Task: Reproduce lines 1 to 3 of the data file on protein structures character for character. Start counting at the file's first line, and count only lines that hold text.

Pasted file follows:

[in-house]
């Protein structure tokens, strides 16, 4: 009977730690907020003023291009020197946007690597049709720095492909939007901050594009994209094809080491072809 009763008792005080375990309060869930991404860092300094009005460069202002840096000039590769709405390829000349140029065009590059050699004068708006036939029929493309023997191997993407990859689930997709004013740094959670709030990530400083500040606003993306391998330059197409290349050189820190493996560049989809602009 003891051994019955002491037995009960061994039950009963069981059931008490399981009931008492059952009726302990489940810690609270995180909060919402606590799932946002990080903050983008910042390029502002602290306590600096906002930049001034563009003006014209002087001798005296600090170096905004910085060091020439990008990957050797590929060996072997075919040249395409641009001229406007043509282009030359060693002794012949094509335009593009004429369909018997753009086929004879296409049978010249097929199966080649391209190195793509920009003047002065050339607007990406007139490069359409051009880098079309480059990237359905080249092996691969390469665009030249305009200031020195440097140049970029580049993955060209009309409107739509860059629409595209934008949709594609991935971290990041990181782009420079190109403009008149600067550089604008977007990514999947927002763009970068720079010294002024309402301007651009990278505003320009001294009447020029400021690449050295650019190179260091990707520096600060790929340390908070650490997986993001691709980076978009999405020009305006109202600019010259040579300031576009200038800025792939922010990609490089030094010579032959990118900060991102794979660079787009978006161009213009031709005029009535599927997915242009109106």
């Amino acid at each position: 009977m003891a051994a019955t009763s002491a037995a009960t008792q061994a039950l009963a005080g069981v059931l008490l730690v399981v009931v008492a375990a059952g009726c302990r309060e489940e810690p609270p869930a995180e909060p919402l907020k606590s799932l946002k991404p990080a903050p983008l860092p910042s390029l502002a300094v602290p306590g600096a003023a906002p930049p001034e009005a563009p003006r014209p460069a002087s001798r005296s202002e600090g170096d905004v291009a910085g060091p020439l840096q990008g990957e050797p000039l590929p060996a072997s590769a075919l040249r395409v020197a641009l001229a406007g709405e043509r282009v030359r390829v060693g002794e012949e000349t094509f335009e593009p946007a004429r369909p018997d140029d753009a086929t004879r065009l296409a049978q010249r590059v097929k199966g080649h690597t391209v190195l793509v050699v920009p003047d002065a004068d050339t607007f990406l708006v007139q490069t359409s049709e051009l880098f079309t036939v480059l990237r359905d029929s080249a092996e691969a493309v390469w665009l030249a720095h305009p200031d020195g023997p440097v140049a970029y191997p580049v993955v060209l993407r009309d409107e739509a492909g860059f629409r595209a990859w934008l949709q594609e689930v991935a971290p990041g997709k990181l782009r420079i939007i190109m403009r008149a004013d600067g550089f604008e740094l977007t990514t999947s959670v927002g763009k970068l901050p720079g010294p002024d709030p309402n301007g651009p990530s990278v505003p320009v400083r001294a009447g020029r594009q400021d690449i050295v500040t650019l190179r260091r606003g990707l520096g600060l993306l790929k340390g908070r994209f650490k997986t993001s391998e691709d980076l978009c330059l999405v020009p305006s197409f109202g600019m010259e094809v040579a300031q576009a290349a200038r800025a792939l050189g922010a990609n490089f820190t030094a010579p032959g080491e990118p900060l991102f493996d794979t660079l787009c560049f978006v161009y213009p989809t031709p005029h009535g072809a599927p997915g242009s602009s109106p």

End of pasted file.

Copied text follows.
[in-house]
């Protein structure tokens, strides 16, 4: 009977730690907020003023291009020197946007690597049709720095492909939007901050594009994209094809080491072809 009763008792005080375990309060869930991404860092300094009005460069202002840096000039590769709405390829000349140029065009590059050699004068708006036939029929493309023997191997993407990859689930997709004013740094959670709030990530400083500040606003993306391998330059197409290349050189820190493996560049989809602009 003891051994019955002491037995009960061994039950009963069981059931008490399981009931008492059952009726302990489940810690609270995180909060919402606590799932946002990080903050983008910042390029502002602290306590600096906002930049001034563009003006014209002087001798005296600090170096905004910085060091020439990008990957050797590929060996072997075919040249395409641009001229406007043509282009030359060693002794012949094509335009593009004429369909018997753009086929004879296409049978010249097929199966080649391209190195793509920009003047002065050339607007990406007139490069359409051009880098079309480059990237359905080249092996691969390469665009030249305009200031020195440097140049970029580049993955060209009309409107739509860059629409595209934008949709594609991935971290990041990181782009420079190109403009008149600067550089604008977007990514999947927002763009970068720079010294002024309402301007651009990278505003320009001294009447020029400021690449050295650019190179260091990707520096600060790929340390908070650490997986993001691709980076978009999405020009305006109202600019010259040579300031576009200038800025792939922010990609490089030094010579032959990118900060991102794979660079787009978006161009213009031709005029009535599927997915242009109106």
């Amino acid at each position: 009977m003891a051994a019955t009763s002491a037995a009960t008792q061994a039950l009963a005080g069981v059931l008490l730690v399981v009931v008492a375990a059952g009726c302990r309060e489940e810690p609270p869930a995180e909060p919402l907020k606590s799932l946002k991404p990080a903050p983008l860092p910042s390029l502002a300094v602290p306590g600096a003023a906002p930049p001034e009005a563009p003006r014209p460069a002087s001798r005296s202002e600090g170096d905004v291009a910085g060091p020439l840096q990008g990957e050797p000039l590929p060996a072997s590769a075919l040249r395409v020197a641009l001229a406007g709405e043509r282009v030359r390829v060693g002794e012949e000349t094509f335009e593009p946007a004429r369909p018997d140029d753009a086929t004879r065009l296409a049978q010249r590059v097929k199966g080649h690597t391209v190195l793509v050699v920009p003047d002065a004068d050339t607007f990406l708006v007139q490069t359409s049709e051009l880098f079309t036939v480059l990237r359905d029929s080249a092996e691969a493309v390469w665009l030249a720095h305009p200031d020195g023997p440097v140049a970029y191997p580049v993955v060209l993407r009309d409107e739509a492909g860059f629409r595209a990859w934008l949709q594609e689930v991935a971290p990041g997709k990181l782009r420079i939007i190109m403009r008149a004013d600067g550089f604008e740094l977007t990514t999947s959670v927002g763009k970068l901050p720079g010294p002024d709030p309402n301007g651009p990530s990278v505003p320009v400083r001294a009447g020029r594009q400021d690449i050295v500040t650019l190179r260091r606003g990707l520096g600060l993306l790929k340390g908070r994209f650490k997986t993001s391998e691709d980076l978009c330059l999405v020009p305006s197409f109202g600019m010259e094809v040579a300031q576009a290349a200038r800025a792939l050189g922010a990609n490089f820190t030094a010579p032959g080491e990118p900060l991102f493996d794979t660079l787009c560049f978006v161009y213009p989809t031709p005029h009535g072809a599927p997915g242009s602009s109106p």